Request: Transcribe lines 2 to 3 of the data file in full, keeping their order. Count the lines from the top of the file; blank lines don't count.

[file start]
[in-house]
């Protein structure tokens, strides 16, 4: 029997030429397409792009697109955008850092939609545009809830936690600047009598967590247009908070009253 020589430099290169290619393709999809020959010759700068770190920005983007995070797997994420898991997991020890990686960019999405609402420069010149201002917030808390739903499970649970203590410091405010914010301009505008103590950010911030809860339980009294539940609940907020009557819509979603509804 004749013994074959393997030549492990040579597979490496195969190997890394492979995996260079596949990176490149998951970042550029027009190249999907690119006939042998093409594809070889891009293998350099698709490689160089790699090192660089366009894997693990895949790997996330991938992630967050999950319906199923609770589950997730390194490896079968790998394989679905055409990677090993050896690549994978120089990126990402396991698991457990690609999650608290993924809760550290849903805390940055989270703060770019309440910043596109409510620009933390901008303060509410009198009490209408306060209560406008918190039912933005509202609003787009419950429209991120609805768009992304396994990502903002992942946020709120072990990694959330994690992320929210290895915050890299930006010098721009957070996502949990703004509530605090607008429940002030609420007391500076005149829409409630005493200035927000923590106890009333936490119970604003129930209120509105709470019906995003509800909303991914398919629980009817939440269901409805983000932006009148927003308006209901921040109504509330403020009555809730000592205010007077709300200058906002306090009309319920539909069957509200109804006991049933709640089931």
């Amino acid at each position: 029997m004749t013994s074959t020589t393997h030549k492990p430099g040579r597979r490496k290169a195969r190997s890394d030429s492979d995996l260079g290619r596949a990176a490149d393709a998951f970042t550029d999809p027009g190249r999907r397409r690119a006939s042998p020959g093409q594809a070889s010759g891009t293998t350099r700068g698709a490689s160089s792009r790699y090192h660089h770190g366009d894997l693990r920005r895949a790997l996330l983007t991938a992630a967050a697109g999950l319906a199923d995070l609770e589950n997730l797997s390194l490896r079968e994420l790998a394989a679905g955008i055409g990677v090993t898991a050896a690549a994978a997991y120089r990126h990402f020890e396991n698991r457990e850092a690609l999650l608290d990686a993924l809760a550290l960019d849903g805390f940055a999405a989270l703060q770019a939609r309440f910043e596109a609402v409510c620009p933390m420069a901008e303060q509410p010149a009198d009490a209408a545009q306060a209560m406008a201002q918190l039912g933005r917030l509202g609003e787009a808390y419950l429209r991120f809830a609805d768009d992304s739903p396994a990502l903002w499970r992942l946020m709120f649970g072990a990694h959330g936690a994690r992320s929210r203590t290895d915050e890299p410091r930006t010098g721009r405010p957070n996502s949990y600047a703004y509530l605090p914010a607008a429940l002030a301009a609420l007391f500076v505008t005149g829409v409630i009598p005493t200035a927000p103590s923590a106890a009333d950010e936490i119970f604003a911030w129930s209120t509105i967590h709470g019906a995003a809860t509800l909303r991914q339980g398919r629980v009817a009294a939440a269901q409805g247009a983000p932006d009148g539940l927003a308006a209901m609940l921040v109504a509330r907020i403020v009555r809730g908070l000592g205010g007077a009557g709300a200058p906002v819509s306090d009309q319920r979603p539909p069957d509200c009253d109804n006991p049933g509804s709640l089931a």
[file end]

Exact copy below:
């Protein structure tokens, strides 16, 4: 029997030429397409792009697109955008850092939609545009809830936690600047009598967590247009908070009253 020589430099290169290619393709999809020959010759700068770190920005983007995070797997994420898991997991020890990686960019999405609402420069010149201002917030808390739903499970649970203590410091405010914010301009505008103590950010911030809860339980009294539940609940907020009557819509979603509804 004749013994074959393997030549492990040579597979490496195969190997890394492979995996260079596949990176490149998951970042550029027009190249999907690119006939042998093409594809070889891009293998350099698709490689160089790699090192660089366009894997693990895949790997996330991938992630967050999950319906199923609770589950997730390194490896079968790998394989679905055409990677090993050896690549994978120089990126990402396991698991457990690609999650608290993924809760550290849903805390940055989270703060770019309440910043596109409510620009933390901008303060509410009198009490209408306060209560406008918190039912933005509202609003787009419950429209991120609805768009992304396994990502903002992942946020709120072990990694959330994690992320929210290895915050890299930006010098721009957070996502949990703004509530605090607008429940002030609420007391500076005149829409409630005493200035927000923590106890009333936490119970604003129930209120509105709470019906995003509800909303991914398919629980009817939440269901409805983000932006009148927003308006209901921040109504509330403020009555809730000592205010007077709300200058906002306090009309319920539909069957509200109804006991049933709640089931």
């Amino acid at each position: 029997m004749t013994s074959t020589t393997h030549k492990p430099g040579r597979r490496k290169a195969r190997s890394d030429s492979d995996l260079g290619r596949a990176a490149d393709a998951f970042t550029d999809p027009g190249r999907r397409r690119a006939s042998p020959g093409q594809a070889s010759g891009t293998t350099r700068g698709a490689s160089s792009r790699y090192h660089h770190g366009d894997l693990r920005r895949a790997l996330l983007t991938a992630a967050a697109g999950l319906a199923d995070l609770e589950n997730l797997s390194l490896r079968e994420l790998a394989a679905g955008i055409g990677v090993t898991a050896a690549a994978a997991y120089r990126h990402f020890e396991n698991r457990e850092a690609l999650l608290d990686a993924l809760a550290l960019d849903g805390f940055a999405a989270l703060q770019a939609r309440f910043e596109a609402v409510c620009p933390m420069a901008e303060q509410p010149a009198d009490a209408a545009q306060a209560m406008a201002q918190l039912g933005r917030l509202g609003e787009a808390y419950l429209r991120f809830a609805d768009d992304s739903p396994a990502l903002w499970r992942l946020m709120f649970g072990a990694h959330g936690a994690r992320s929210r203590t290895d915050e890299p410091r930006t010098g721009r405010p957070n996502s949990y600047a703004y509530l605090p914010a607008a429940l002030a301009a609420l007391f500076v505008t005149g829409v409630i009598p005493t200035a927000p103590s923590a106890a009333d950010e936490i119970f604003a911030w129930s209120t509105i967590h709470g019906a995003a809860t509800l909303r991914q339980g398919r629980v009817a009294a939440a269901q409805g247009a983000p932006d009148g539940l927003a308006a209901m609940l921040v109504a509330r907020i403020v009555r809730g908070l000592g205010g007077a009557g709300a200058p906002v819509s306090d009309q319920r979603p539909p069957d509200c009253d109804n006991p049933g509804s709640l089931a």